Dante cannot be without love interests, of course, or there would be no movie. In Clerks II, Dante is oddly engaged to the skinny, attractive, blond, leggy and controlling Emma (Jennifer Schwalbach Smith). She plans to move him to Florida where her wealthy family is preparing to give the new couple a house. In fact, it’s Dante’s last day at the Mooby’s, which is unearthing a lot of subterranean feelings from the whole cast of characters. Dante is about to become respectable and move out of detested New Jersey to Florida, and through Emma’s conniving, far, far away from his loser friend Randal. Yet he does not seem terribly happy at the prospect of his new and richer life, even when Emma shows up at his workplace to slide her tongue down his throat.

And what about Becky (Rosario Dawson), the acerbic manager of the Mooby’s? She is supposed to be Dante’s boss but it is clear both have the hots for each other, to the extent that one of Dante’s unofficial jobs is to paint her toenails in the privacy of her office when the morning traffic lightens. Somehow, in the course of the day, you know all these tensions will somehow resolve themselves. Since it’s a Kevin Smith movie, you know it will all happen in weird, quirky and generally obscene ways. So expect the usual variety of very odd scenes that include a donkey sex exhibition that Randal puts together as a sort of bachelor party. Also, expect strange dialogs with customers, including a Star Wars vs. Lord of the Rings discussion in front of the cash register.

As long as you can appreciate Smith’s crass humor and the endless four letter words coming out of all the characters mouths, the movie manages to hit pretty much all the right notes. We get a lot more of Jay and Silent Bob, which is good, and some terrifically funny and weird scenes, including a dance scene between Becky and Dante on the roof of the Mooby’s. So now, I need to add Clerks and Clerks II to my DVD collection. Both movies are good enough to share, at least with my select group of friends and families who can also appreciate this level of irreverence and trash humor.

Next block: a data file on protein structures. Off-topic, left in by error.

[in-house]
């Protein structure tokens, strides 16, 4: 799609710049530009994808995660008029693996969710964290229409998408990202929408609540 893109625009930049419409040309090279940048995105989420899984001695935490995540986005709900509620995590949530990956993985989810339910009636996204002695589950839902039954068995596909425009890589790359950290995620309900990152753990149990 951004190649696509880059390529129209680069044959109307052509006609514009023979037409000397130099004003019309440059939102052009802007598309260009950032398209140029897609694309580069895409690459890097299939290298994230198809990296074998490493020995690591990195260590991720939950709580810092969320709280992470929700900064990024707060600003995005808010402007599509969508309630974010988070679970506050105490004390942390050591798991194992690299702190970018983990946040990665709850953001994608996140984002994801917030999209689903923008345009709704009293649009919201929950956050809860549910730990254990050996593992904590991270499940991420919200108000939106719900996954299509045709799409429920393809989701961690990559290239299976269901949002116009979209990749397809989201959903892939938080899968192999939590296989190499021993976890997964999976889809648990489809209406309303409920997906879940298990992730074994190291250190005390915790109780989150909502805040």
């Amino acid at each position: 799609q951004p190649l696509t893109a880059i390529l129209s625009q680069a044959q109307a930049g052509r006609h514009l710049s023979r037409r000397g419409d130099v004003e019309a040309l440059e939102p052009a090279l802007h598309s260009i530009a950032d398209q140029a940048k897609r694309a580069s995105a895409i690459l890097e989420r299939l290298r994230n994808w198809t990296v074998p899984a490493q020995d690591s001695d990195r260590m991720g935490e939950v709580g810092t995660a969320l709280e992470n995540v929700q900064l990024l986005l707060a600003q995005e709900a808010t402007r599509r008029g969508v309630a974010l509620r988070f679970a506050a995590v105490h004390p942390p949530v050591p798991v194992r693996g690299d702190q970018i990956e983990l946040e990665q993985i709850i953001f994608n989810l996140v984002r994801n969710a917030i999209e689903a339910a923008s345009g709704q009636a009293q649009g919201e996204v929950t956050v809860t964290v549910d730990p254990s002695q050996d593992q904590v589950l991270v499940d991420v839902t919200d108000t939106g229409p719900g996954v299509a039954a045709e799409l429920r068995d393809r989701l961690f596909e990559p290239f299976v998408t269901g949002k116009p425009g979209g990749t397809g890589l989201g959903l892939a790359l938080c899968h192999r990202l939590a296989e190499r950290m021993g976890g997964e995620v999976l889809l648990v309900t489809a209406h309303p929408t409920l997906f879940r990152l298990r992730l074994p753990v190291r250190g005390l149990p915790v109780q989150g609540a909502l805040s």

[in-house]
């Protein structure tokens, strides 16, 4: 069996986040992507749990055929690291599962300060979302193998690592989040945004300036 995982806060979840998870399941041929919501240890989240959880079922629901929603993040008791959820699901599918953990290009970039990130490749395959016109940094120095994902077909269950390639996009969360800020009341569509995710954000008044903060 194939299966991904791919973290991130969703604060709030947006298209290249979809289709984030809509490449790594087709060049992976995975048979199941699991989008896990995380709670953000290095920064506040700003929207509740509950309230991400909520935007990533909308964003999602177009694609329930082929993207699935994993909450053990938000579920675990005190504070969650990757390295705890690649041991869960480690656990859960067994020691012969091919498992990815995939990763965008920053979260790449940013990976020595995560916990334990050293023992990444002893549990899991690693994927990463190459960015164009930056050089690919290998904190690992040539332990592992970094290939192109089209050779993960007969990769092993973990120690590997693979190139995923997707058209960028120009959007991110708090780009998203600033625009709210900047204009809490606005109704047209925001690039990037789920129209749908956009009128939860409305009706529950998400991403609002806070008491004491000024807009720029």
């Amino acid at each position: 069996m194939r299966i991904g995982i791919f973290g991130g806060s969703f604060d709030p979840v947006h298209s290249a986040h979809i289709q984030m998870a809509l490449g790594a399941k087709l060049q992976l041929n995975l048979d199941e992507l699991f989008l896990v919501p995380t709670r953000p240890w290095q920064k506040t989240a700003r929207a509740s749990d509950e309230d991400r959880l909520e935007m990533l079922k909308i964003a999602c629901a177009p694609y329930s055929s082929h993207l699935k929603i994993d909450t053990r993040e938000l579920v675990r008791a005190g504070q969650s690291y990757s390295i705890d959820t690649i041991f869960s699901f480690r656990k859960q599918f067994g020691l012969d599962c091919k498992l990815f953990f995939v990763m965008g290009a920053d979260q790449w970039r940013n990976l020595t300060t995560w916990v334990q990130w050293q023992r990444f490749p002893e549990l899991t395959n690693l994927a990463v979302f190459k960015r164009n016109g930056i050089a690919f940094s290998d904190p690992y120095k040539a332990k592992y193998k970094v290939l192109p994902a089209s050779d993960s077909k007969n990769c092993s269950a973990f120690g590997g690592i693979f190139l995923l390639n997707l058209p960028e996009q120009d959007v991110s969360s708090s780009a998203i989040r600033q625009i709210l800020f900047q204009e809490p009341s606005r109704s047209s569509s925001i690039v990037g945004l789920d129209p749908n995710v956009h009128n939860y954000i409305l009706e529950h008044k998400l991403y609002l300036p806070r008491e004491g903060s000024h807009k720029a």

It seems unlikely that there will be a Clerks III, or if such a movie were made that it can be as funny as Clerks II, but I am hoping once a decade or so Smith takes us back into the bizarrely funny world of Dante, Randal, Jay and Silent Bob.

3.2 on my four point scale. If I were to measure it on my funny bone meter, it would be even higher.

Review: Clerks (1994)

The Thinker by Rodin

Most of us have had the experience of working retail. And most of us have had similar impressions of the experience: yech! Most of us disliked retail so much that one retail job during a lifetime was plenty. Working in the land of cubicles like Dilbert is a real step up from ringing up retail merchandise all day or stocking shelves all night. When you work retail, your work is typically grinding, boring and endlessly repetitious. The customers are vacillating and annoying idiots that like to vent their frustrations on grossly underpaid retail workers. After work, you’d celebrate Miller Time except you are paid so little you probably cannot even afford to. When you work retail, you are probably still living at home or are sharing a room in a group home somewhere. Basically, you are living in poverty, just not drawing from the welfare state.